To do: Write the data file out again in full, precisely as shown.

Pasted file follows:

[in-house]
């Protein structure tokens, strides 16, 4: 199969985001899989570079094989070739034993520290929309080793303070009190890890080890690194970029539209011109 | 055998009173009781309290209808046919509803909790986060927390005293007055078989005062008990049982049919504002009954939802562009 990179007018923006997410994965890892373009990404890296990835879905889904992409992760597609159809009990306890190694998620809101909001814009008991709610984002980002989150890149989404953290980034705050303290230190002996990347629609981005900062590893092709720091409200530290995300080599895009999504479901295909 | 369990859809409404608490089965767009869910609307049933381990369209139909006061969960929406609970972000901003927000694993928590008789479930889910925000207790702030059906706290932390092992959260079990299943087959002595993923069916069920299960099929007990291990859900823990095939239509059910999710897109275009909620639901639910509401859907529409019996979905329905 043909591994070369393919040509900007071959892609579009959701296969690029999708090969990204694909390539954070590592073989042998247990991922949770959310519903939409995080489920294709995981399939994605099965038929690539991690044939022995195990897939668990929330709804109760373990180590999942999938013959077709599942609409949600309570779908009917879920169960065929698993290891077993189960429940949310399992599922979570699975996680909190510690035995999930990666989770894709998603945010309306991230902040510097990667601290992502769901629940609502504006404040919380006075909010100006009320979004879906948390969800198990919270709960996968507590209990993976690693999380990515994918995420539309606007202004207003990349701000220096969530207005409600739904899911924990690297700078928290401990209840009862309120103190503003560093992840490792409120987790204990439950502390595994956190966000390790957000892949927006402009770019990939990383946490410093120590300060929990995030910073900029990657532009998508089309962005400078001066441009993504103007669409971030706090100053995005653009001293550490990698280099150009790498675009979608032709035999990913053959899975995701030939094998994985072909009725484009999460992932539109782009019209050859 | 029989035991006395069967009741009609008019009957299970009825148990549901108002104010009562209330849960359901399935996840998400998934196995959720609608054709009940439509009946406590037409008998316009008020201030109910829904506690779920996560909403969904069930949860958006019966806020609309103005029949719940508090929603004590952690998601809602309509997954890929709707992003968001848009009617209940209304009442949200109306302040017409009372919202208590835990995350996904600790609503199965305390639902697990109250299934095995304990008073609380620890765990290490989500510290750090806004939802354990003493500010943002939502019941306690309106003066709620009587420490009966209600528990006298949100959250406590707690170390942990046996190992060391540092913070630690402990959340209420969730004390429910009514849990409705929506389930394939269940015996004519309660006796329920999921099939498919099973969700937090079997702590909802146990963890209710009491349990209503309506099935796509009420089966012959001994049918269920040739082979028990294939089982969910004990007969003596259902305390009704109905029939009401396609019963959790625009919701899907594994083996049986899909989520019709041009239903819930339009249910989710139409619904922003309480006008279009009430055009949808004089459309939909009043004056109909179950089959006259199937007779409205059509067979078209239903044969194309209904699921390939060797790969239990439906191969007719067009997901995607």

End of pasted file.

[in-house]
């Protein structure tokens, strides 16, 4: 199969985001899989570079094989070739034993520290929309080793303070009190890890080890690194970029539209011109 | 055998009173009781309290209808046919509803909790986060927390005293007055078989005062008990049982049919504002009954939802562009 990179007018923006997410994965890892373009990404890296990835879905889904992409992760597609159809009990306890190694998620809101909001814009008991709610984002980002989150890149989404953290980034705050303290230190002996990347629609981005900062590893092709720091409200530290995300080599895009999504479901295909 | 369990859809409404608490089965767009869910609307049933381990369209139909006061969960929406609970972000901003927000694993928590008789479930889910925000207790702030059906706290932390092992959260079990299943087959002595993923069916069920299960099929007990291990859900823990095939239509059910999710897109275009909620639901639910509401859907529409019996979905329905 043909591994070369393919040509900007071959892609579009959701296969690029999708090969990204694909390539954070590592073989042998247990991922949770959310519903939409995080489920294709995981399939994605099965038929690539991690044939022995195990897939668990929330709804109760373990180590999942999938013959077709599942609409949600309570779908009917879920169960065929698993290891077993189960429940949310399992599922979570699975996680909190510690035995999930990666989770894709998603945010309306991230902040510097990667601290992502769901629940609502504006404040919380006075909010100006009320979004879906948390969800198990919270709960996968507590209990993976690693999380990515994918995420539309606007202004207003990349701000220096969530207005409600739904899911924990690297700078928290401990209840009862309120103190503003560093992840490792409120987790204990439950502390595994956190966000390790957000892949927006402009770019990939990383946490410093120590300060929990995030910073900029990657532009998508089309962005400078001066441009993504103007669409971030706090100053995005653009001293550490990698280099150009790498675009979608032709035999990913053959899975995701030939094998994985072909009725484009999460992932539109782009019209050859 | 029989035991006395069967009741009609008019009957299970009825148990549901108002104010009562209330849960359901399935996840998400998934196995959720609608054709009940439509009946406590037409008998316009008020201030109910829904506690779920996560909403969904069930949860958006019966806020609309103005029949719940508090929603004590952690998601809602309509997954890929709707992003968001848009009617209940209304009442949200109306302040017409009372919202208590835990995350996904600790609503199965305390639902697990109250299934095995304990008073609380620890765990290490989500510290750090806004939802354990003493500010943002939502019941306690309106003066709620009587420490009966209600528990006298949100959250406590707690170390942990046996190992060391540092913070630690402990959340209420969730004390429910009514849990409705929506389930394939269940015996004519309660006796329920999921099939498919099973969700937090079997702590909802146990963890209710009491349990209503309506099935796509009420089966012959001994049918269920040739082979028990294939089982969910004990007969003596259902305390009704109905029939009401396609019963959790625009919701899907594994083996049986899909989520019709041009239903819930339009249910989710139409619904922003309480006008279009009430055009949808004089459309939909009043004056109909179950089959006259199937007779409205059509067979078209239903044969194309209904699921390939060797790969239990439906191969007719067009997901995607």